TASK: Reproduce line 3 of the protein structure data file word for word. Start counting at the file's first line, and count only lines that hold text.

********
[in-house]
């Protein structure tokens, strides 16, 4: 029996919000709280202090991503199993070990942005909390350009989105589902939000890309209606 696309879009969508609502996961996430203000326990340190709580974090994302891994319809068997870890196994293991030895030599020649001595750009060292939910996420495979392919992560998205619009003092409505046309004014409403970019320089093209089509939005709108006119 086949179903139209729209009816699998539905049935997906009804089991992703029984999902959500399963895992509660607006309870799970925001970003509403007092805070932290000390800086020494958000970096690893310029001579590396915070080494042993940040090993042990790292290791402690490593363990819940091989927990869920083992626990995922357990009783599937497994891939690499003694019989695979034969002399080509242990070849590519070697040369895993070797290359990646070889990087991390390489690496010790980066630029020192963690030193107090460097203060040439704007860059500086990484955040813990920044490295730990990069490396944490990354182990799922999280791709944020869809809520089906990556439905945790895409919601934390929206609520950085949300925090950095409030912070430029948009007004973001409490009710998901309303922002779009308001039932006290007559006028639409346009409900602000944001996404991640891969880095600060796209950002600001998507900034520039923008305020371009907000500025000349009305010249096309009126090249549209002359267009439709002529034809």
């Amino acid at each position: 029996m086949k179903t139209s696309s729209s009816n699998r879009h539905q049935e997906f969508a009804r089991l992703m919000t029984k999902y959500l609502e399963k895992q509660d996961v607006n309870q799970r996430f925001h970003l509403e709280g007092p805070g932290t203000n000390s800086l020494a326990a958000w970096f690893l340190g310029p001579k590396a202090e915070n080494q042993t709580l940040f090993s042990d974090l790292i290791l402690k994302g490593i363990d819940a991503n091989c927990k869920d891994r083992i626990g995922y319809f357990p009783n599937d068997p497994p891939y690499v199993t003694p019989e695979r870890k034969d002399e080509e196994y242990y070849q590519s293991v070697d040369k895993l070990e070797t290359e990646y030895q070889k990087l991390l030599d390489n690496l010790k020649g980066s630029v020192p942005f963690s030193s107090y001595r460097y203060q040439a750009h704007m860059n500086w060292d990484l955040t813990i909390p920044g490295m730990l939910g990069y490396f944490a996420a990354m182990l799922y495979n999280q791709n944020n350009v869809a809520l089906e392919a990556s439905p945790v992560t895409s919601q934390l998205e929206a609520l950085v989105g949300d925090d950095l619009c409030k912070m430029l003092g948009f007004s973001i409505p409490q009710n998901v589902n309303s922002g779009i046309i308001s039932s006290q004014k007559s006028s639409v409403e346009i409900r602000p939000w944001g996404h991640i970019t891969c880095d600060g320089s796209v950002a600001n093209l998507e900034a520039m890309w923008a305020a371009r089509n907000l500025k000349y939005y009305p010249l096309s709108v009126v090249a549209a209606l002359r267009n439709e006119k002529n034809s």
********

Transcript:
């Amino acid at each position: 029996m086949k179903t139209s696309s729209s009816n699998r879009h539905q049935e997906f969508a009804r089991l992703m919000t029984k999902y959500l609502e399963k895992q509660d996961v607006n309870q799970r996430f925001h970003l509403e709280g007092p805070g932290t203000n000390s800086l020494a326990a958000w970096f690893l340190g310029p001579k590396a202090e915070n080494q042993t709580l940040f090993s042990d974090l790292i290791l402690k994302g490593i363990d819940a991503n091989c927990k869920d891994r083992i626990g995922y319809f357990p009783n599937d068997p497994p891939y690499v199993t003694p019989e695979r870890k034969d002399e080509e196994y242990y070849q590519s293991v070697d040369k895993l070990e070797t290359e990646y030895q070889k990087l991390l030599d390489n690496l010790k020649g980066s630029v020192p942005f963690s030193s107090y001595r460097y203060q040439a750009h704007m860059n500086w060292d990484l955040t813990i909390p920044g490295m730990l939910g990069y490396f944490a996420a990354m182990l799922y495979n999280q791709n944020n350009v869809a809520l089906e392919a990556s439905p945790v992560t895409s919601q934390l998205e929206a609520l950085v989105g949300d925090d950095l619009c409030k912070m430029l003092g948009f007004s973001i409505p409490q009710n998901v589902n309303s922002g779009i046309i308001s039932s006290q004014k007559s006028s639409v409403e346009i409900r602000p939000w944001g996404h991640i970019t891969c880095d600060g320089s796209v950002a600001n093209l998507e900034a520039m890309w923008a305020a371009r089509n907000l500025k000349y939005y009305p010249l096309s709108v009126v090249a549209a209606l002359r267009n439709e006119k002529n034809s």